Most of us raised our hands. Ed yelled out “Over here!”
   Karen continued. “Okay,” she looked down at the list Ed had prepared for her. “I guess Rick will read from Chapter Three.” I got up and walked the short distance to the microphoned podium.
   “My name is Rick, and I’m an alcoholic,” I said.
   The assembled crowd replied, “Hi Rick!”
   “I see we don’t have enough panel members heres tonight...”
   That was intended to be a joke considering the large number of panel members there, but I got nothing. Crickets.
   I continued, “Thanks for coming.”
   Then I launched into it, and it goes like this:
      “Most of us have been unwilling to admit we were real alcoholics.  No person likes to think he is bodily and mentally different from his fellows. Therefore, it is not surprising that our drinking careers have been characterized by countless vain attempts to prove we could drink like other people. The idea that somehow, someday he will control and enjoy his drinking is the great obsession of every abnormal drinker. The persistence of this illusion is astonishing. Many pursue it into the gates of insanity or death.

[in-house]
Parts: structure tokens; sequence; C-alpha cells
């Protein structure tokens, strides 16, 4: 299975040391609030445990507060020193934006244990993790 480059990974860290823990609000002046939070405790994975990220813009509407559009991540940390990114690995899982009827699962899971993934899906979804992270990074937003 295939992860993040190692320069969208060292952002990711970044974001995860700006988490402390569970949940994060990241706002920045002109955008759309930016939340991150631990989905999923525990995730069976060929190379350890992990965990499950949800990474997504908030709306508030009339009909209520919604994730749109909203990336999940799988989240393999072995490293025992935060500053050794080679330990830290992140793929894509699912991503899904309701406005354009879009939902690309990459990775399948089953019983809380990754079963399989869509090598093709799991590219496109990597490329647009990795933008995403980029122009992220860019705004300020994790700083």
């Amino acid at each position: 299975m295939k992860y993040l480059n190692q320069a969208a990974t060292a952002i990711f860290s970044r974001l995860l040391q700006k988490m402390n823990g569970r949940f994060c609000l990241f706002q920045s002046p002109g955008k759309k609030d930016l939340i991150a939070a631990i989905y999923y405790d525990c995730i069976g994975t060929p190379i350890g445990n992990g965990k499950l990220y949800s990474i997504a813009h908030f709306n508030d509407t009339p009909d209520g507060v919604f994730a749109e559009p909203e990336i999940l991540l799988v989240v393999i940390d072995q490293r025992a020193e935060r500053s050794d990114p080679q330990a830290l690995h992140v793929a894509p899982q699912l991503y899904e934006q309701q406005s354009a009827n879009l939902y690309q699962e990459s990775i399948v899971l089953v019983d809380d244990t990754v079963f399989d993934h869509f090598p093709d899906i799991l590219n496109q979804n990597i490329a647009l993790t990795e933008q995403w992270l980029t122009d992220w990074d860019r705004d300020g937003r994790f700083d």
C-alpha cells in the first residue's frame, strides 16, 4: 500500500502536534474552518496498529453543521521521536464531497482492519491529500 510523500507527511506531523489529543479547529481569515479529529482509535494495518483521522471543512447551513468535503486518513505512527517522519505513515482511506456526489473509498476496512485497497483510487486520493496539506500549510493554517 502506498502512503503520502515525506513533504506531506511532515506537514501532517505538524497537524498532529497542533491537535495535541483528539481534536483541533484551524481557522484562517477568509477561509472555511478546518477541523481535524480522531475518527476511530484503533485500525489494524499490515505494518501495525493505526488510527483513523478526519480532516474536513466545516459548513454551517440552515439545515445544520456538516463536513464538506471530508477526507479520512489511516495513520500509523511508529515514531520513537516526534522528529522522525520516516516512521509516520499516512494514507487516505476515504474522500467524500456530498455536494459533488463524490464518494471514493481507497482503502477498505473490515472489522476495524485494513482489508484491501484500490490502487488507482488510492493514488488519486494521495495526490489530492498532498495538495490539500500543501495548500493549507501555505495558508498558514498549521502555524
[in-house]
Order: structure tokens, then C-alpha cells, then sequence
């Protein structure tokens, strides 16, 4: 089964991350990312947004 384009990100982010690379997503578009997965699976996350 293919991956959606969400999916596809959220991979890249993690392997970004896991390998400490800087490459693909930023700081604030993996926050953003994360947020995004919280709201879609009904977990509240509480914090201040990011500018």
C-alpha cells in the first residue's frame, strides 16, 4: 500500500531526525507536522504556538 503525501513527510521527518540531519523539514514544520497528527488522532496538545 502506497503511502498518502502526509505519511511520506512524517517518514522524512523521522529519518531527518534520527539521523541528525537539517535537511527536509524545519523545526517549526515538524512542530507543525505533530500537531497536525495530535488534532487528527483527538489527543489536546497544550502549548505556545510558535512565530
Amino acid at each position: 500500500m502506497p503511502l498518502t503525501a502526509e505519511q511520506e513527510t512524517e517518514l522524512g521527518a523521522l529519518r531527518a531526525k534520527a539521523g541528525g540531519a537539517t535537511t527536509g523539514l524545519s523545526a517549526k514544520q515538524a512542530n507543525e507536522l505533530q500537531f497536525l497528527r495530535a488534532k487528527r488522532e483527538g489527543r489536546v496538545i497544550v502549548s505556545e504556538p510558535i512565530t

We learned that we had to fully concede to our innermost selves that we were alcoholics. This is the first step in recovery. The delusion that we are like other people, or presently may be, has to be smashed.
   We alcoholics are men and women who have lost the ability to control our drinking. We know that no real alcoholic ever recovers control. All of us felt at times that we were regaining control, but such intervals --usually brief-- were inevitably followed by still less control, which led in time to pitiful and incomprehensible demoralization. We are convinced to a man that alcoholics of our type are in the grip of a progressive illness. Over any considerable period we get worse, never better.